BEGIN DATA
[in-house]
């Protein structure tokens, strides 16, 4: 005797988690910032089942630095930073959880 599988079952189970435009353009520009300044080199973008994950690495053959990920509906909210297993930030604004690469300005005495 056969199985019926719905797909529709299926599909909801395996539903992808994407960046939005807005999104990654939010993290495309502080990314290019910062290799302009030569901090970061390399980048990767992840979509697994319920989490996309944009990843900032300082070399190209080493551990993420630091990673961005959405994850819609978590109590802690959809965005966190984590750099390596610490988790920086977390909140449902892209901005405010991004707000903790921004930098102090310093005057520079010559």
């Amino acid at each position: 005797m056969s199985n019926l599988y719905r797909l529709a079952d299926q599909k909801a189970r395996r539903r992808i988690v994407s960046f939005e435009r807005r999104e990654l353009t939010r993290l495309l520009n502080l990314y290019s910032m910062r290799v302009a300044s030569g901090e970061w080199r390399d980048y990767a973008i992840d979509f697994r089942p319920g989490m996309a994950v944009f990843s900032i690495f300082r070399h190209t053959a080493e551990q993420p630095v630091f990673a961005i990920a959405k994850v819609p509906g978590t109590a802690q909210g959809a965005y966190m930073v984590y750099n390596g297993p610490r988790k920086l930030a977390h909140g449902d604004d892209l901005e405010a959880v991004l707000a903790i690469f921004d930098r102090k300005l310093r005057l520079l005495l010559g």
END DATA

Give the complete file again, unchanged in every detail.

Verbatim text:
[in-house]
């Protein structure tokens, strides 16, 4: 005797988690910032089942630095930073959880 599988079952189970435009353009520009300044080199973008994950690495053959990920509906909210297993930030604004690469300005005495 056969199985019926719905797909529709299926599909909801395996539903992808994407960046939005807005999104990654939010993290495309502080990314290019910062290799302009030569901090970061390399980048990767992840979509697994319920989490996309944009990843900032300082070399190209080493551990993420630091990673961005959405994850819609978590109590802690959809965005966190984590750099390596610490988790920086977390909140449902892209901005405010991004707000903790921004930098102090310093005057520079010559």
């Amino acid at each position: 005797m056969s199985n019926l599988y719905r797909l529709a079952d299926q599909k909801a189970r395996r539903r992808i988690v994407s960046f939005e435009r807005r999104e990654l353009t939010r993290l495309l520009n502080l990314y290019s910032m910062r290799v302009a300044s030569g901090e970061w080199r390399d980048y990767a973008i992840d979509f697994r089942p319920g989490m996309a994950v944009f990843s900032i690495f300082r070399h190209t053959a080493e551990q993420p630095v630091f990673a961005i990920a959405k994850v819609p509906g978590t109590a802690q909210g959809a965005y966190m930073v984590y750099n390596g297993p610490r988790k920086l930030a977390h909140g449902d604004d892209l901005e405010a959880v991004l707000a903790i690469f921004d930098r102090k300005l310093r005057l520079l005495l010559g």